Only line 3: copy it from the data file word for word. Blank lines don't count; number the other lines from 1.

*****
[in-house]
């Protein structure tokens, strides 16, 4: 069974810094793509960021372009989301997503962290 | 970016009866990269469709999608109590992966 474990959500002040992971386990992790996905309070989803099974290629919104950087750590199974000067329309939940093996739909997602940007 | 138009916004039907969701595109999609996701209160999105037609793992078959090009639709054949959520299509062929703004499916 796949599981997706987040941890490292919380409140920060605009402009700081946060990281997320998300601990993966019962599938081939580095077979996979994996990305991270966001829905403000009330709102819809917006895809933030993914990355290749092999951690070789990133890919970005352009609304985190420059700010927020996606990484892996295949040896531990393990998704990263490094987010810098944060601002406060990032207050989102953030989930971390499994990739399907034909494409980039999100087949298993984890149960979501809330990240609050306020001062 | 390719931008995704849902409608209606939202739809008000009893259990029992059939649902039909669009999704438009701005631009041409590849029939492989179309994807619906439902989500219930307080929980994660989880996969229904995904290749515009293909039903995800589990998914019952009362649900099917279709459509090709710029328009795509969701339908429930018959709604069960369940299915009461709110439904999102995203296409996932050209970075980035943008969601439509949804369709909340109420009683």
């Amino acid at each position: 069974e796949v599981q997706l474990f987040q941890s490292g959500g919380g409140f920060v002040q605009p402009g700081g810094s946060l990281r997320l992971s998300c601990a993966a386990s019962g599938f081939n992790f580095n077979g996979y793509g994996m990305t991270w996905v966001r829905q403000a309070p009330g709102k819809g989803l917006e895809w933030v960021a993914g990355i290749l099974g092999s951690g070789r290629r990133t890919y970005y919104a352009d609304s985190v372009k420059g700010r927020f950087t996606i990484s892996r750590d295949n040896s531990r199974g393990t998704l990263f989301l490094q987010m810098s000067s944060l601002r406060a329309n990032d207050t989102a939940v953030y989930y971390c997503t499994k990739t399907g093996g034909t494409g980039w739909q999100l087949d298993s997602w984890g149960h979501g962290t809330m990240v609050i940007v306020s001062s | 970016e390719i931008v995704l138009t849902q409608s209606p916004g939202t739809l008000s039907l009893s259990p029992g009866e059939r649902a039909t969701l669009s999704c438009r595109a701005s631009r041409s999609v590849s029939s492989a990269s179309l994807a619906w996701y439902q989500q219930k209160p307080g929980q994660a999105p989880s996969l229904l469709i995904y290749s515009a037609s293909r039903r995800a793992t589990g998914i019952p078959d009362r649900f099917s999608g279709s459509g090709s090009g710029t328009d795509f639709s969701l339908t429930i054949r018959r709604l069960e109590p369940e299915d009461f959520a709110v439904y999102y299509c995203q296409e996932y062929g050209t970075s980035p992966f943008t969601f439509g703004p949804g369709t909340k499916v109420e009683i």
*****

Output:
């Amino acid at each position: 069974e796949v599981q997706l474990f987040q941890s490292g959500g919380g409140f920060v002040q605009p402009g700081g810094s946060l990281r997320l992971s998300c601990a993966a386990s019962g599938f081939n992790f580095n077979g996979y793509g994996m990305t991270w996905v966001r829905q403000a309070p009330g709102k819809g989803l917006e895809w933030v960021a993914g990355i290749l099974g092999s951690g070789r290629r990133t890919y970005y919104a352009d609304s985190v372009k420059g700010r927020f950087t996606i990484s892996r750590d295949n040896s531990r199974g393990t998704l990263f989301l490094q987010m810098s000067s944060l601002r406060a329309n990032d207050t989102a939940v953030y989930y971390c997503t499994k990739t399907g093996g034909t494409g980039w739909q999100l087949d298993s997602w984890g149960h979501g962290t809330m990240v609050i940007v306020s001062s | 970016e390719i931008v995704l138009t849902q409608s209606p916004g939202t739809l008000s039907l009893s259990p029992g009866e059939r649902a039909t969701l669009s999704c438009r595109a701005s631009r041409s999609v590849s029939s492989a990269s179309l994807a619906w996701y439902q989500q219930k209160p307080g929980q994660a999105p989880s996969l229904l469709i995904y290749s515009a037609s293909r039903r995800a793992t589990g998914i019952p078959d009362r649900f099917s999608g279709s459509g090709s090009g710029t328009d795509f639709s969701l339908t429930i054949r018959r709604l069960e109590p369940e299915d009461f959520a709110v439904y999102y299509c995203q296409e996932y062929g050209t970075s980035p992966f943008t969601f439509g703004p949804g369709t909340k499916v109420e009683i």